The so-called Rorschach ink-blot test is a psychodiagnostic method for the analysis of personality named after its inventor: Swiss psychiatrist Hermann Rorschach (1884-1922). During the test, the patient is asked to interpret a series of ten cards with symmetrical colored blots. According to advocates of this diagnostic method, different subjective responses to these ambiguous images – if appropriately registered and analyzed – would reveal the personality profile of the examined subject, as well as any psychiatric diseases or though disorder.
It’s from this complex and debated methodology that the title Rorschach Audio. Art & Illusion for Sound takes its cue. Rorschach Audio is the latest book by Joe Banks, perhaps better known for his artistic projects, signed, since 1995, with the name Disinformation. The result of more than a decade of research, the book starts from a trenchant critique of artistic uses and scientific claims of EVP – Electronic Voice Phenomena, but expands its scope to address the wider issues of auditory illusions, psychoacoustic ambiguities, and misperceptions of sound stimuli. The central thesis of the book is that it is the mind to project illusory, familiar, and subjective meanings into ambiguous, undefined and unknown sounds, similarly to what happens in the visual field with the Rorschach ink-blots.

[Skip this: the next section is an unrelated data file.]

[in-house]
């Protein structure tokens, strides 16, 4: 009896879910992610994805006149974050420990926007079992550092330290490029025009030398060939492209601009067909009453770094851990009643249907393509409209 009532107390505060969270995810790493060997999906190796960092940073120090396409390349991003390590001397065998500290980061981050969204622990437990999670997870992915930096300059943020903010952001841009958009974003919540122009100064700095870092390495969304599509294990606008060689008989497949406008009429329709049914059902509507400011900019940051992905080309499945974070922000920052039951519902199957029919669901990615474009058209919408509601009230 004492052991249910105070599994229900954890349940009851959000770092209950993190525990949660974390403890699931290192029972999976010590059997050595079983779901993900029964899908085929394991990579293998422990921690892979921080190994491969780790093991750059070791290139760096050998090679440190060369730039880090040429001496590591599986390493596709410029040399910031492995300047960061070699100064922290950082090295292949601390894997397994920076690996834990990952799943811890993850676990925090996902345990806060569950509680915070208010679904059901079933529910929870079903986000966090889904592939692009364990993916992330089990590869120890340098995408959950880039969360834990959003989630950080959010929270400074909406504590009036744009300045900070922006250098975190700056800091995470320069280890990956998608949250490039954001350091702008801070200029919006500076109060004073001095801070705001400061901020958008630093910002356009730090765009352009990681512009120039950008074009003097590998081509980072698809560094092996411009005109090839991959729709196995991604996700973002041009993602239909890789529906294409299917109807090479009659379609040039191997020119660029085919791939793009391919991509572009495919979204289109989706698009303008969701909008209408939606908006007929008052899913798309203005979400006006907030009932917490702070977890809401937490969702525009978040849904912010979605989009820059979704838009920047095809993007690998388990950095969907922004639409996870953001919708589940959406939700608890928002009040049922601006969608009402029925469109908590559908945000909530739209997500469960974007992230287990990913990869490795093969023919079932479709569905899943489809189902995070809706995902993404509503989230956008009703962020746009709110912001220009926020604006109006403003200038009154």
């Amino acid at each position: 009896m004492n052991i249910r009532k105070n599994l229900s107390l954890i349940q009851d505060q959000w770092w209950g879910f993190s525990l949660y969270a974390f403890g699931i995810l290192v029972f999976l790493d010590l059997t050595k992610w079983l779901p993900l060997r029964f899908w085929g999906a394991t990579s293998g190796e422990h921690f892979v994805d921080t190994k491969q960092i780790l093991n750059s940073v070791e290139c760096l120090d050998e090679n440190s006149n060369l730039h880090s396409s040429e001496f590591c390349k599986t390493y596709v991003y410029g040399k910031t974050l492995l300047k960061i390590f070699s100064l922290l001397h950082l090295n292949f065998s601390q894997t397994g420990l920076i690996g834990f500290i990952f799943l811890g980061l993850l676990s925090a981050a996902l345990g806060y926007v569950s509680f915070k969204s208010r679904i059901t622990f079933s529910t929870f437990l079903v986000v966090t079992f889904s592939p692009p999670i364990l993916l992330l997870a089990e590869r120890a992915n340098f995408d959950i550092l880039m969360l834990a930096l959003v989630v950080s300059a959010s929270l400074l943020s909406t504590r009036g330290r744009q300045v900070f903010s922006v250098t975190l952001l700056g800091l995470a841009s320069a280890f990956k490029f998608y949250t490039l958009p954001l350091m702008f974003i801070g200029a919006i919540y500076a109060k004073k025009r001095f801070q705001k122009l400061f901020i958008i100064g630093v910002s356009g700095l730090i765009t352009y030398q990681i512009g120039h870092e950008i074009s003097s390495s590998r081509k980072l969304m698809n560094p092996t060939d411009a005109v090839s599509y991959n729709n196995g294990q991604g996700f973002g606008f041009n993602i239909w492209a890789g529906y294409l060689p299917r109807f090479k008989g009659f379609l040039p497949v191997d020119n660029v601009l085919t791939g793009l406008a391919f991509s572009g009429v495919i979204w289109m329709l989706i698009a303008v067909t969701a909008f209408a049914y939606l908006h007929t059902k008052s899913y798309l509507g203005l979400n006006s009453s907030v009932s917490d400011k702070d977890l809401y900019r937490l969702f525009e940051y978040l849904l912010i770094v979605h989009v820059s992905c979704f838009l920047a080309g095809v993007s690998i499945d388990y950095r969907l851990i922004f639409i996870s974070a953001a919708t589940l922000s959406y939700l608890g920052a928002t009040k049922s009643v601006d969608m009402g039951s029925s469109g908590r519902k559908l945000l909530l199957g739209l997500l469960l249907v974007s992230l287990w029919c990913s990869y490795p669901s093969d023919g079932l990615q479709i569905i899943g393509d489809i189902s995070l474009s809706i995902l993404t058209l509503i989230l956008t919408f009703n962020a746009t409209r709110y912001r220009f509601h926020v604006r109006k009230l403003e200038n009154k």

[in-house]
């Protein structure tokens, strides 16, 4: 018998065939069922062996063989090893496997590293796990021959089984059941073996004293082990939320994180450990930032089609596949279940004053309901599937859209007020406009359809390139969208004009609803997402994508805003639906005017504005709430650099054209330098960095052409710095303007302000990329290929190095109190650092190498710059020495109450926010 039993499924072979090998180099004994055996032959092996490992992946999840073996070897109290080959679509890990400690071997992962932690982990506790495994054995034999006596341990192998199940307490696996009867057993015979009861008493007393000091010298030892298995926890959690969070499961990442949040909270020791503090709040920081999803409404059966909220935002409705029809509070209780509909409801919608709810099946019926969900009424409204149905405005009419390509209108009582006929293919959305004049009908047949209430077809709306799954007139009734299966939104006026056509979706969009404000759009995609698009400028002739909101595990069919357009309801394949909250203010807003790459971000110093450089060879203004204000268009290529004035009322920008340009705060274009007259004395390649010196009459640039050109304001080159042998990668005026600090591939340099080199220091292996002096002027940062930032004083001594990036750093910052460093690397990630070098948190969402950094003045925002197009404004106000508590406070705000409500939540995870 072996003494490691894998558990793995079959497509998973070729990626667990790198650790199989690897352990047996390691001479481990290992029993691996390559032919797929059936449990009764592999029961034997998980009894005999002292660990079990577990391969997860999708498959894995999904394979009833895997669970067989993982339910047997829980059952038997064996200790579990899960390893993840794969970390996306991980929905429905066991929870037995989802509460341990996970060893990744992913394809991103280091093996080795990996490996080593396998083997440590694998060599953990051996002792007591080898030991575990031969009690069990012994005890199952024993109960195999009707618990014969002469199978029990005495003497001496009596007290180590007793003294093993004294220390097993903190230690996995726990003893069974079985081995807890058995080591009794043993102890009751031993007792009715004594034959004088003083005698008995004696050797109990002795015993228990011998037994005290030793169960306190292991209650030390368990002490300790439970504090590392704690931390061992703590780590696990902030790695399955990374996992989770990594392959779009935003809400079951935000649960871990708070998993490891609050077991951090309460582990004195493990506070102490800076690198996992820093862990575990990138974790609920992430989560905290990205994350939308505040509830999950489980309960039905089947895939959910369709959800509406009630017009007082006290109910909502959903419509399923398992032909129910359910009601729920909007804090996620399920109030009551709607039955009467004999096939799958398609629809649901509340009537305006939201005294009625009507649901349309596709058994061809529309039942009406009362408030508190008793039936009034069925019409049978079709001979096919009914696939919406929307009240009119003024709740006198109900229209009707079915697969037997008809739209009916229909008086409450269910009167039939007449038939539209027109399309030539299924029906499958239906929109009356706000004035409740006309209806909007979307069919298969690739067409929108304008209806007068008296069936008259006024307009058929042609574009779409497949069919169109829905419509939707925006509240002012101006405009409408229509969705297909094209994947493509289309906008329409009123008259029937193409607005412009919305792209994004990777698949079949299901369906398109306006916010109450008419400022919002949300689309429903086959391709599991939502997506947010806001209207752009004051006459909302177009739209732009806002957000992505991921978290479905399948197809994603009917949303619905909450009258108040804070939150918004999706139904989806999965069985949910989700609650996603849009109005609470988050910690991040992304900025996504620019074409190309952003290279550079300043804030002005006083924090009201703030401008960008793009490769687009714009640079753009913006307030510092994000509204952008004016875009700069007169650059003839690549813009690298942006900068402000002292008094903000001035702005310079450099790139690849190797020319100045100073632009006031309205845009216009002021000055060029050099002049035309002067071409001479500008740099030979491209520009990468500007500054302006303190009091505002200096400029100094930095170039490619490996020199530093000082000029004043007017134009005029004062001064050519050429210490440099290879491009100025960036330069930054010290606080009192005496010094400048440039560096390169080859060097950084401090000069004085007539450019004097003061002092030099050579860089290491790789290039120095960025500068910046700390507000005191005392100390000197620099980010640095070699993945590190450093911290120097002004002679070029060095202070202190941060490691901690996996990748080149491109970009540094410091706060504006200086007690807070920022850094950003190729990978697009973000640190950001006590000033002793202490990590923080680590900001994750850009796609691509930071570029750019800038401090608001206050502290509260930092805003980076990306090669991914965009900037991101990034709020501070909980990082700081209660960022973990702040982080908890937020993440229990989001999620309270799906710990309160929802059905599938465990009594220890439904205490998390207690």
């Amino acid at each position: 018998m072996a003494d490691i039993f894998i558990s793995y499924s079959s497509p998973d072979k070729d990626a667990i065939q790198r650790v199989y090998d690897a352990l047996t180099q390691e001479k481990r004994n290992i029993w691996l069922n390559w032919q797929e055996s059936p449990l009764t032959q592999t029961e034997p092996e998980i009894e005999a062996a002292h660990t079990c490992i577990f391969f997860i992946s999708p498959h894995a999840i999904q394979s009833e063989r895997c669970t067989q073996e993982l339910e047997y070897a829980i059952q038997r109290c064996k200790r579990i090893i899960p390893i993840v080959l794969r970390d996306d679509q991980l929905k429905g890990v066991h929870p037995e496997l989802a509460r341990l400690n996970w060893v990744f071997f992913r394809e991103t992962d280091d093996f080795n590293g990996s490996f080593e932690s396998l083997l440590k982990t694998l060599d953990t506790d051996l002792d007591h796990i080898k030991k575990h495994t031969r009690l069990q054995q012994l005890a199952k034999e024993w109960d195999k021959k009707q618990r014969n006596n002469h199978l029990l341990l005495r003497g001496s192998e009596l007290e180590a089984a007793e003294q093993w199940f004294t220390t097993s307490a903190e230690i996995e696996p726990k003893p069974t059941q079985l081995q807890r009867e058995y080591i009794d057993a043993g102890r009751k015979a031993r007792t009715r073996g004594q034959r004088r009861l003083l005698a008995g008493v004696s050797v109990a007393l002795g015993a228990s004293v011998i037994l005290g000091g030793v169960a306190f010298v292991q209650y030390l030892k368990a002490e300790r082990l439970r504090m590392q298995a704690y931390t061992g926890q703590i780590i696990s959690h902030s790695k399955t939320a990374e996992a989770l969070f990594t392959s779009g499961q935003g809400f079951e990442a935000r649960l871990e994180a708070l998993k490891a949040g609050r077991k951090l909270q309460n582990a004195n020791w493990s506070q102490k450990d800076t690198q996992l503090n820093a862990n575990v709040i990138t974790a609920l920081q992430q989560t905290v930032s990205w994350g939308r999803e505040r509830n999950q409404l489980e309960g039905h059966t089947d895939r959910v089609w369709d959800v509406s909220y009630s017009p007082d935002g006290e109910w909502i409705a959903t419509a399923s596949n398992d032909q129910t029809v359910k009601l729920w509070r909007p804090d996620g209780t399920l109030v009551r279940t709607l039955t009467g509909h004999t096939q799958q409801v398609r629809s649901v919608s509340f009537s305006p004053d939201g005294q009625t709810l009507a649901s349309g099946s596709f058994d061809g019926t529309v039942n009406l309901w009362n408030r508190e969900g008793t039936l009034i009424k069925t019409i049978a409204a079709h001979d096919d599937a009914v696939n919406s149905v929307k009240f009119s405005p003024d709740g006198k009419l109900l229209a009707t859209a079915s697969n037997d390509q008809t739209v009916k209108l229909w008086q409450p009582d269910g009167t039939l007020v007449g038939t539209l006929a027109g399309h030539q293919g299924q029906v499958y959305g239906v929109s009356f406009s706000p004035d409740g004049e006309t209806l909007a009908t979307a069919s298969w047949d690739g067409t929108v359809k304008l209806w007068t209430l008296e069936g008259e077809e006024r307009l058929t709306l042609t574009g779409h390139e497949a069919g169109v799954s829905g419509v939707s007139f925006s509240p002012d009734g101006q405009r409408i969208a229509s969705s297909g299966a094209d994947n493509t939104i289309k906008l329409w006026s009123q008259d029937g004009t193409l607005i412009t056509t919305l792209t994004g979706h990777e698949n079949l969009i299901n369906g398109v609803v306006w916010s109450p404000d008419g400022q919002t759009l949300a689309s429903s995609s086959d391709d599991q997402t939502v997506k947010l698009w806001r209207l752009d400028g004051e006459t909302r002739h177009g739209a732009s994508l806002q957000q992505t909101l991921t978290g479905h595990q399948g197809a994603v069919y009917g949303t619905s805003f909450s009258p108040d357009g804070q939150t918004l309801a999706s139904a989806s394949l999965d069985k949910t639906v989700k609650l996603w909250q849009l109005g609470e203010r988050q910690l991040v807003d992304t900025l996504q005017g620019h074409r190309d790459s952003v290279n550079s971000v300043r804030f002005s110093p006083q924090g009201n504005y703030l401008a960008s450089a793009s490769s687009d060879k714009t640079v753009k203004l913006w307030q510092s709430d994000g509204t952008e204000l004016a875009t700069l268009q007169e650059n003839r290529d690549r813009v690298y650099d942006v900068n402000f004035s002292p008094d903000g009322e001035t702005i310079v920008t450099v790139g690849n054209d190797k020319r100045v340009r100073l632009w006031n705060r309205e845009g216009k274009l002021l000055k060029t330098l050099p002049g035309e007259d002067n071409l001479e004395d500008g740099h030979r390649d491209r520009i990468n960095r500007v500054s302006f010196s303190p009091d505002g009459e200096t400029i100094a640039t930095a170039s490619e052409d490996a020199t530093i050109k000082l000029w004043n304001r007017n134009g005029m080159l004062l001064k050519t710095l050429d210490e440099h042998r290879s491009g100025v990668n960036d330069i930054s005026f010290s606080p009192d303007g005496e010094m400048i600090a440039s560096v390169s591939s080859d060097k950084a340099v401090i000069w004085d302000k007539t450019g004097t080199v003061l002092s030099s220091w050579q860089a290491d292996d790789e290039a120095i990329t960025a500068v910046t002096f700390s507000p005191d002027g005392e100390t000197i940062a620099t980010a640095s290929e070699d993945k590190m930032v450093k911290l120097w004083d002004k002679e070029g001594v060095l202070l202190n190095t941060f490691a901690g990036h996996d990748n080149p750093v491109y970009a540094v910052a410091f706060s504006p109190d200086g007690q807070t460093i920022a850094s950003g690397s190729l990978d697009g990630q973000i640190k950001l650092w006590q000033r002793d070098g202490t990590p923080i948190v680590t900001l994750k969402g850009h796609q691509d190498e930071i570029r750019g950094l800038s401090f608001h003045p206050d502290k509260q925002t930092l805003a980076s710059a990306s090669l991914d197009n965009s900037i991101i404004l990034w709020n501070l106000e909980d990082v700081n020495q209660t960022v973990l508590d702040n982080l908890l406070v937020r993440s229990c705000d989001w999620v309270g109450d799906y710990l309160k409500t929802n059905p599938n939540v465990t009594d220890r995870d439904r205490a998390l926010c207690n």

Electronic Voice Phenomena, since the invention of the phonograph, have drew attention and curiosity of artists, scientists and scholars, starting from Thomas Alva Edison and culminating with Friedrich Jürgenson – and his famous treatise Sprechfunk Mit Verstorbenen, 1967  – and with psychologist Konstantin Raudive – author of several publications including Breakthrough, his 1971 book featuring hundreds of recordings . Sometimes interpreted as paranormal phenomena of spiritualist matrix that would allow contact with the afterlife, EVP are ambiguous and unknown voices appearing in sound recordings on magnetic tape, radio reception or amplification through electronic instrumentation.